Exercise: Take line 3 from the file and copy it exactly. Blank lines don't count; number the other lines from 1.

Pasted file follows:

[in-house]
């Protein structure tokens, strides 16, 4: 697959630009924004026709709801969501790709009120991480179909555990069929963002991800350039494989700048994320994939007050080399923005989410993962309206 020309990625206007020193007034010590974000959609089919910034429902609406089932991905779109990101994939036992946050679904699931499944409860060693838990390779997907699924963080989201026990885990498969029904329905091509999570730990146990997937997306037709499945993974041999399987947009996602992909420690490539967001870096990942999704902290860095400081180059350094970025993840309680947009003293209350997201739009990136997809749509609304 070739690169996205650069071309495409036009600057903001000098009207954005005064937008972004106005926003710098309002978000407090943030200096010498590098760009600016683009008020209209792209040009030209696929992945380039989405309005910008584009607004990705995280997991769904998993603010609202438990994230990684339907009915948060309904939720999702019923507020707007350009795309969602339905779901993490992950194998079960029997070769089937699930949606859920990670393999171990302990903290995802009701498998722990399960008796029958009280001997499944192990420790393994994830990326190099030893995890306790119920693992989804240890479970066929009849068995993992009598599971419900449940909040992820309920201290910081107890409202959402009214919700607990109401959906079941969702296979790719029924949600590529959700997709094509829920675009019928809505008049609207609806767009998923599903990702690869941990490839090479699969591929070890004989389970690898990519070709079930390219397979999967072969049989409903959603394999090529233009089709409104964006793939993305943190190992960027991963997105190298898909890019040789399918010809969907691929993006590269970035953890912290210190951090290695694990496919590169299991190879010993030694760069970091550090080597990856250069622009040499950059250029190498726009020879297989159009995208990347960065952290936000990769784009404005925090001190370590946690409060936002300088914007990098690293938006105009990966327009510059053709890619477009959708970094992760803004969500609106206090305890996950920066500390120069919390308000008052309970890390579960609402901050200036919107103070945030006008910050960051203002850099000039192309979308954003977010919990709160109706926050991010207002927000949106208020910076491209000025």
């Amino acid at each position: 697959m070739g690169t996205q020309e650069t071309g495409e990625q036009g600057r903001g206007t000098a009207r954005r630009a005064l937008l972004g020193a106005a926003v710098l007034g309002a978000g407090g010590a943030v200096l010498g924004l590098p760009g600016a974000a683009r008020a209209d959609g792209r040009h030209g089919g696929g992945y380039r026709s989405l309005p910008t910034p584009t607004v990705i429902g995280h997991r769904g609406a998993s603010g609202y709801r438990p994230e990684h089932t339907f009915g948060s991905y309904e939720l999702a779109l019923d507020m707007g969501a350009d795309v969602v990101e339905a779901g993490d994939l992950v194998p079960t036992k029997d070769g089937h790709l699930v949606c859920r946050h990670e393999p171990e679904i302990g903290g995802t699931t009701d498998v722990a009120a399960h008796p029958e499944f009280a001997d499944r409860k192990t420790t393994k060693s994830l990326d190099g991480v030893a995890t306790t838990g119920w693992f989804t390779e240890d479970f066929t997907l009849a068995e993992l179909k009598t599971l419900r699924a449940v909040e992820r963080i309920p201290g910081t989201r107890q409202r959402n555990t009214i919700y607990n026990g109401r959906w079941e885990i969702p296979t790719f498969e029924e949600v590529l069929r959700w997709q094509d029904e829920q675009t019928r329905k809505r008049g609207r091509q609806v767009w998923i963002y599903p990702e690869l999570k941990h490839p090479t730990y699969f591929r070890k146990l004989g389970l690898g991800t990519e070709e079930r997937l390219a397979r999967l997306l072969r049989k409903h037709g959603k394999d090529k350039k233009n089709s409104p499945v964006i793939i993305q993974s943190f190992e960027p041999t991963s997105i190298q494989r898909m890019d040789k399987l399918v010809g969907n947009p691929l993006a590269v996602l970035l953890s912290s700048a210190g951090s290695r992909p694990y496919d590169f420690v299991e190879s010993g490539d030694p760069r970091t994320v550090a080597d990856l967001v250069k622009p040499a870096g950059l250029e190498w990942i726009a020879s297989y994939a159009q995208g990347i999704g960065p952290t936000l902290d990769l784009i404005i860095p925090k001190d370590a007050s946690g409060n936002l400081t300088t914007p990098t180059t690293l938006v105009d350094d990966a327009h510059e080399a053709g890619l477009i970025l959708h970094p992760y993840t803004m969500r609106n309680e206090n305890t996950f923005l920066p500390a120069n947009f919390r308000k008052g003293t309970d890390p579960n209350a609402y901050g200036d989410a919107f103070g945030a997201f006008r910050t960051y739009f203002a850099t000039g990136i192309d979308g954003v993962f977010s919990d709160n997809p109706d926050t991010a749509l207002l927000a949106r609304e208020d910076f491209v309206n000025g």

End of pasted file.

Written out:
């Amino acid at each position: 697959m070739g690169t996205q020309e650069t071309g495409e990625q036009g600057r903001g206007t000098a009207r954005r630009a005064l937008l972004g020193a106005a926003v710098l007034g309002a978000g407090g010590a943030v200096l010498g924004l590098p760009g600016a974000a683009r008020a209209d959609g792209r040009h030209g089919g696929g992945y380039r026709s989405l309005p910008t910034p584009t607004v990705i429902g995280h997991r769904g609406a998993s603010g609202y709801r438990p994230e990684h089932t339907f009915g948060s991905y309904e939720l999702a779109l019923d507020m707007g969501a350009d795309v969602v990101e339905a779901g993490d994939l992950v194998p079960t036992k029997d070769g089937h790709l699930v949606c859920r946050h990670e393999p171990e679904i302990g903290g995802t699931t009701d498998v722990a009120a399960h008796p029958e499944f009280a001997d499944r409860k192990t420790t393994k060693s994830l990326d190099g991480v030893a995890t306790t838990g119920w693992f989804t390779e240890d479970f066929t997907l009849a068995e993992l179909k009598t599971l419900r699924a449940v909040e992820r963080i309920p201290g910081t989201r107890q409202r959402n555990t009214i919700y607990n026990g109401r959906w079941e885990i969702p296979t790719f498969e029924e949600v590529l069929r959700w997709q094509d029904e829920q675009t019928r329905k809505r008049g609207r091509q609806v767009w998923i963002y599903p990702e690869l999570k941990h490839p090479t730990y699969f591929r070890k146990l004989g389970l690898g991800t990519e070709e079930r997937l390219a397979r999967l997306l072969r049989k409903h037709g959603k394999d090529k350039k233009n089709s409104p499945v964006i793939i993305q993974s943190f190992e960027p041999t991963s997105i190298q494989r898909m890019d040789k399987l399918v010809g969907n947009p691929l993006a590269v996602l970035l953890s912290s700048a210190g951090s290695r992909p694990y496919d590169f420690v299991e190879s010993g490539d030694p760069r970091t994320v550090a080597d990856l967001v250069k622009p040499a870096g950059l250029e190498w990942i726009a020879s297989y994939a159009q995208g990347i999704g960065p952290t936000l902290d990769l784009i404005i860095p925090k001190d370590a007050s946690g409060n936002l400081t300088t914007p990098t180059t690293l938006v105009d350094d990966a327009h510059e080399a053709g890619l477009i970025l959708h970094p992760y993840t803004m969500r609106n309680e206090n305890t996950f923005l920066p500390a120069n947009f919390r308000k008052g003293t309970d890390p579960n209350a609402y901050g200036d989410a919107f103070g945030a997201f006008r910050t960051y739009f203002a850099t000039g990136i192309d979308g954003v993962f977010s919990d709160n997809p109706d926050t991010a749509l207002l927000a949106r609304e208020d910076f491209v309206n000025g």